Perhaps people today believe that their help comes not so much from the “Lord who made Heaven and Earth” but from “heaven and earth.”
Perhaps in a time of climate crisis, the vertical power structure that comes with monotheistic religion is a problem.
Maybe we would be better off simply worshiping the earth and the sun.
How do we Christians respond?
When I went to El Salvador, a number of years ago, with a group of students from Yale Divinity School, we met an old woman who spoke to us about Archbishop Oscar Romero.
Oscar Romero was the Roman Catholic Archbishop of El Salvador during a time of terrible oppression, when the government and the military were brutally murdering their critics, and keeping all the wealth, so that millions of poor people were starving. Romero, who spoke up for the poor, was a great hero for the people of El Salvador. On March 24th, 1980, Romero was killed by an assassin’s bullet while he was in the act of serving holy communion. In 2013 I visited the little chapel where he fell.
Speaking of Romero, the old woman said to us: “When Romero walked the earth, here in El Salvador, Jesus walked the earth.”
Later in that night, when we students gathered to discuss the events of our day in El Salvador, this moment came up. Some of the students were troubled by the old woman’s words.
They felt it was sacrilegious to suggest that Romero and Jesus were on the same level.
It was during this conversation that I stumbled upon an idea that has become very important to my spiritual outlook.
I argued that we should confuse those we love with Jesus – that this confusion is a glorious confusion.
When Jesus asked us to love God with all our hearts and minds and body and spirit, he immediately added to it by saying: “and love your neighbor as yourself.”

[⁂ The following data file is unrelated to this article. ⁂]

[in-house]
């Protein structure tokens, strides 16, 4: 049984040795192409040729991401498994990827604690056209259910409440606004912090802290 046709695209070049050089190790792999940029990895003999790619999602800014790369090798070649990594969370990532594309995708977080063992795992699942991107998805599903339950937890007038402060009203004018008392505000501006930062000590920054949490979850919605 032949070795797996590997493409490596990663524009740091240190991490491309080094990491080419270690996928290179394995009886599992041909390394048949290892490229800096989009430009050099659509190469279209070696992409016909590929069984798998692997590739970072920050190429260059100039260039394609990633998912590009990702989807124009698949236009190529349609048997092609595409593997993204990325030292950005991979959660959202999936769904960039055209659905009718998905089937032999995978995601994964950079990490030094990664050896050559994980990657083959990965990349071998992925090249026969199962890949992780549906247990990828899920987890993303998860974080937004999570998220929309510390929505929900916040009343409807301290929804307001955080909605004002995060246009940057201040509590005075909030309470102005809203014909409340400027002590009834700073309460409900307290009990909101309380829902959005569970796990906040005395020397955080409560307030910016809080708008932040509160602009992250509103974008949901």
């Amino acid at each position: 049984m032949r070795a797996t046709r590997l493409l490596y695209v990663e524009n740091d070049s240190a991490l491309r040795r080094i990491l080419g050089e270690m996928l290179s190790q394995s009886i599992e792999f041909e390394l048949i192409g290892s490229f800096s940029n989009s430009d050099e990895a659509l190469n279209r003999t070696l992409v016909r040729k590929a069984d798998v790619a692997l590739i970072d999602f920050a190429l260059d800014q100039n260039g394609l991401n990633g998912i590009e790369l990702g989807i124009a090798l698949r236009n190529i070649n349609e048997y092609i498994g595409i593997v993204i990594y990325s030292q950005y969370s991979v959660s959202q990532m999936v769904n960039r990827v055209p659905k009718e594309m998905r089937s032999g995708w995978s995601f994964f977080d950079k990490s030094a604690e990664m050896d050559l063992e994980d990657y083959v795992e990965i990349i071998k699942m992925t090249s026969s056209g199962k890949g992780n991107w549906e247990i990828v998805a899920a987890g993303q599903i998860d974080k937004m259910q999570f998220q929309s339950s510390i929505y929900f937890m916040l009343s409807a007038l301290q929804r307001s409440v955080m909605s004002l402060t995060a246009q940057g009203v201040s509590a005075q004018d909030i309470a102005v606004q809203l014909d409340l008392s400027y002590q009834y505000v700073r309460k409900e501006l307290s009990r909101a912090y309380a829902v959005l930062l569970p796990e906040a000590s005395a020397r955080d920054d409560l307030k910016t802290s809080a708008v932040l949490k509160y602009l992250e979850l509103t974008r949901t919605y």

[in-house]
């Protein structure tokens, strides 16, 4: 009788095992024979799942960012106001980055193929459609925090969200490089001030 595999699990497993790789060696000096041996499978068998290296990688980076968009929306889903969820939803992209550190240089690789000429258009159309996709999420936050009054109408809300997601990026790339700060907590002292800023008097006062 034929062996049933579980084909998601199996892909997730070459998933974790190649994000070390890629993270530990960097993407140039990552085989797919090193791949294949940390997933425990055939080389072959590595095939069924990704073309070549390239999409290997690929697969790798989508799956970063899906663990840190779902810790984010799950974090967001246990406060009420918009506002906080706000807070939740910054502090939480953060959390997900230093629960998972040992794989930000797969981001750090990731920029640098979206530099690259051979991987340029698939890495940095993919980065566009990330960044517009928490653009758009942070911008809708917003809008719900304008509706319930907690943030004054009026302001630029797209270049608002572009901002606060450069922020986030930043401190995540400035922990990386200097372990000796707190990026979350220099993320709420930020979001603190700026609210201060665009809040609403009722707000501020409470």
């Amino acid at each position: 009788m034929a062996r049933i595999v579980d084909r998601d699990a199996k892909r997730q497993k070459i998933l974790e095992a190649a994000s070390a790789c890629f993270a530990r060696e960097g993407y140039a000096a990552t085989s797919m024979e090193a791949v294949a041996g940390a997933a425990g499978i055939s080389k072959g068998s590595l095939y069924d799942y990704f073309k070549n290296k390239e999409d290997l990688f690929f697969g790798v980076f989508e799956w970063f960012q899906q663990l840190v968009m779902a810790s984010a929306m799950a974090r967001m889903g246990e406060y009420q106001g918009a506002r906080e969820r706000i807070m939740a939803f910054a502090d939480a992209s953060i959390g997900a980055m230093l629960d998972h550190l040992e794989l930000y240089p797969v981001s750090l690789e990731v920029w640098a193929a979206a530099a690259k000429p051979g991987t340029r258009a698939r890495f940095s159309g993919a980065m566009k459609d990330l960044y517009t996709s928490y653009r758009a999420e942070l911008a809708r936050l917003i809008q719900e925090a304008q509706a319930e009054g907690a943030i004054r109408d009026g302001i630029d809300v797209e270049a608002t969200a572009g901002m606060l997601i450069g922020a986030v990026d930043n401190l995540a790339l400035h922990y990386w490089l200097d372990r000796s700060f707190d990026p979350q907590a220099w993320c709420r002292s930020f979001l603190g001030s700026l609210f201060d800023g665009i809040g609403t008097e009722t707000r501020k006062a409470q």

Jesus himself encouraged us to think of the love of God and the love of neighbor in the same breath.
I think of this glorious confusion, when I think about God and about the sun.
Are they different? We cannot have life without God. We cannot have life without the sun.
I think of this glorious confusion when I think about my father and about Archie – the benevolent spirits of our departed loved ones, who we invite back into our midst to give us wisdom.
A religion that enforces a doctrine is perilously close to becoming a political ideology. That is not the Christianity that will nourish us, in this age of climate crisis.
I think that Christianity – Christianity that is lived in the community benefits more from glorious confusion, then from strict adherence to doctrine.
So, today, when we gather to celebrate the solar panels that we have installed to collect energy from the sun…
Look to the hills…
Invite the spirit of our departed loved ones into your heart…
And feel the sunshine on your face.
Is this God?
I believe it is.